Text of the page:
The reach of 4G is still expanding across the UK, but another more advanced mobile network is already on its way.
5G, the fifth generation mobile network, promises speeds up to 100 times faster than those supported by its predecessor. Imagine near-instantaneous downloads of HD films to your phone. Image a mobile network that makes your current FTTP Wifi connection seem sluggish. 5G will not only transform our use of smartphones; it has the potential to upend our internet infrastructure and further blur the boundaries between the physical and digital worlds.
Top-tier 4G networks support peak download speeds of 300 Megabits per second. Currently the most advanced full-fibre fixed-line broadband infrastructure tops out at speeds of 1 Gigabit. 5G is projected to outstrip both, with theoretical speeds of between 1 Gigabit (or 1,000 Megabits) per second and 10 Gbps (10,000 Mbps). Today the use of the mobile network for internet is restricted to smartphones and some devices accessing mobile broadband through dongles and personal hotspots. Speeds are slow; data allowances are restrictive; tariffs are expensive. 5G will change all that (although perhaps not the expensive) and may be able to rival or even supplant traditional landline broadband, at least in areas where in-ground broadband options are limited.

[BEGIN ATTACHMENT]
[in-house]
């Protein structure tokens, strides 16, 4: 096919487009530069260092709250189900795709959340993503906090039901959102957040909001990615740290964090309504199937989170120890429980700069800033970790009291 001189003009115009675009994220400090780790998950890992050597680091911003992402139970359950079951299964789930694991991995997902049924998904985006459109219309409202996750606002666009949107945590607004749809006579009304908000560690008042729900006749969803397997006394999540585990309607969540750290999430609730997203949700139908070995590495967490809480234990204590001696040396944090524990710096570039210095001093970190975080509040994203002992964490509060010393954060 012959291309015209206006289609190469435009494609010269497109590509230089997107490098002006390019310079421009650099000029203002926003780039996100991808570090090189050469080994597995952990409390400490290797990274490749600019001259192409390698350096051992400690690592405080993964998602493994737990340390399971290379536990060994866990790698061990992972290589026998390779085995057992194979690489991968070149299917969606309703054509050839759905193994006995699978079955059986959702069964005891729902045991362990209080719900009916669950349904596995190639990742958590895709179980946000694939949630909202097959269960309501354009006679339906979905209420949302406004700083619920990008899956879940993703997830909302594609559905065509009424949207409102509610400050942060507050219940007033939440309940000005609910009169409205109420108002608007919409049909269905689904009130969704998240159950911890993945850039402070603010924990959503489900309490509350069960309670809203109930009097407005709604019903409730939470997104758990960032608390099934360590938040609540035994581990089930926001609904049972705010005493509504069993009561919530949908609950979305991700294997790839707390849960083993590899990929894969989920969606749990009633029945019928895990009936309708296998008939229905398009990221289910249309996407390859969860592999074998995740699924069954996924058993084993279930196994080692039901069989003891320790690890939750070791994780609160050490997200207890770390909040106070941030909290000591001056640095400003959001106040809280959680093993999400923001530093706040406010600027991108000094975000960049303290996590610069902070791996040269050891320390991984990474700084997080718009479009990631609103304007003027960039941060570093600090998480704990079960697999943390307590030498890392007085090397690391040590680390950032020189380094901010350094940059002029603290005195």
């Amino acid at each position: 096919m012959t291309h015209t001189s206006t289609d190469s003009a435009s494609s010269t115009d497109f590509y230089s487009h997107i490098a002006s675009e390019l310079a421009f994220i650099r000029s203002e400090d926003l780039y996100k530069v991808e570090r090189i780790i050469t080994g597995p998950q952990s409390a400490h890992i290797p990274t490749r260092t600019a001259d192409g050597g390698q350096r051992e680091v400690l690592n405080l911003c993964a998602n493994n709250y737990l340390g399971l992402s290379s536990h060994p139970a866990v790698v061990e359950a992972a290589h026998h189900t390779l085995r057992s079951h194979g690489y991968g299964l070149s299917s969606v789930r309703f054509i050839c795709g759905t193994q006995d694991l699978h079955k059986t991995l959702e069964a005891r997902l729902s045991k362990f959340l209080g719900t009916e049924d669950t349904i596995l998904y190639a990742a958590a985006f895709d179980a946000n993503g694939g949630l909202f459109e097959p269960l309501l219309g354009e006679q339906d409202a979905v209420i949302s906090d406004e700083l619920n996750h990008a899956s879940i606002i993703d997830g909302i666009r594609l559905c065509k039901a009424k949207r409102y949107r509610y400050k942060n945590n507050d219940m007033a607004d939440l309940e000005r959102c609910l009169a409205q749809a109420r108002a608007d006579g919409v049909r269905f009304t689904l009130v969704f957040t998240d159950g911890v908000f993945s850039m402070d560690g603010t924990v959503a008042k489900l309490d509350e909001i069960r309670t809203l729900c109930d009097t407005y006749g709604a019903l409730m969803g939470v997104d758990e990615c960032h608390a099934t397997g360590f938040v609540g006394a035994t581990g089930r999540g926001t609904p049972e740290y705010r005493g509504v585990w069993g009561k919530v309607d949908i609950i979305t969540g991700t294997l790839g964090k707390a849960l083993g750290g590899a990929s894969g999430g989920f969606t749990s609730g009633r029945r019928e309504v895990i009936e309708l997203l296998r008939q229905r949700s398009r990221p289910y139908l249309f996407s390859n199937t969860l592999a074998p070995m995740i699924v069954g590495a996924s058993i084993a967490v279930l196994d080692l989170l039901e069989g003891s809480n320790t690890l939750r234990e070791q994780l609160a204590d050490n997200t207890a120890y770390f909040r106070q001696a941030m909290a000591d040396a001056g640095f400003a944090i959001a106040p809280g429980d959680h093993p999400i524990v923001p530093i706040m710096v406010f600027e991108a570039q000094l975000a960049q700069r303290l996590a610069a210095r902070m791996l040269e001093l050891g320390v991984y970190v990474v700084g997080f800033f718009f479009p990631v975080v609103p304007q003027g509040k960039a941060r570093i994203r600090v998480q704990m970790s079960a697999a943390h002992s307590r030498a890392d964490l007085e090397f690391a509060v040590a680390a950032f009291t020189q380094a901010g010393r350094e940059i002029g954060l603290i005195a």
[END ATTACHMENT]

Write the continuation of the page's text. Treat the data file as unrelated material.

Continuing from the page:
5G will also have much lower latency (the amount of time it takes for a data packet to be sent from a source to your smartphone) than existing mobile networks: a theoretical 1 millisecond. Low latency will make mobile networks useable for gaming but more importantly for the burgeoning “Internet of Things,” a network of devices, appliances, and home vehicles connected to the internet.
Furthermore, bandwidths on 5G will be larger, reportedly 1,000 times higher per unit of area, meaning the network will be able to support a density of hundreds of devices in the same room. Say goodbye to mobile networks that falter and stall in city centres and stadiums. More bandwidth also means each person and household can have more devices hooked up to the web—not just smart appliances and a range of tablets but virtual reality headsets and augmented reality apps.
Autonomous vehicles, virtual reality headsets, holographs for use in medicine, and maybe most importantly, no more buffering on mobile devices—sounds great. Where do we sign up?
Unfortunately 5G is still largely theoretical; that’s why we don’t know just how fast it will be. T-Mobile has announced it will be rolling 5G out to 30 US cities by the end of 2019, beginning with New York, Los Angeles, Dallas, and Las Vegas. But you’ll still need a 5G-enabled device to connect to the network. Those are still in the pipeline: Samsung has pencilled in a June 2019 release date for its first 5G-enabled phone.
EE is the pioneer on our coasts, having achieved a stable download speeds of 2.8 Gbps in 5G trials in its test lab in November 2017. The government is plowing £160 million into 5G innovation and infrastructure but their timeline is generous: they don’t anticipate a commercial-ready rollout of 5G before 2025. And when 5G does launch, expect widespread coverage to lag several years behind that. Remember that 4G coverage is still lacking in many UK areas.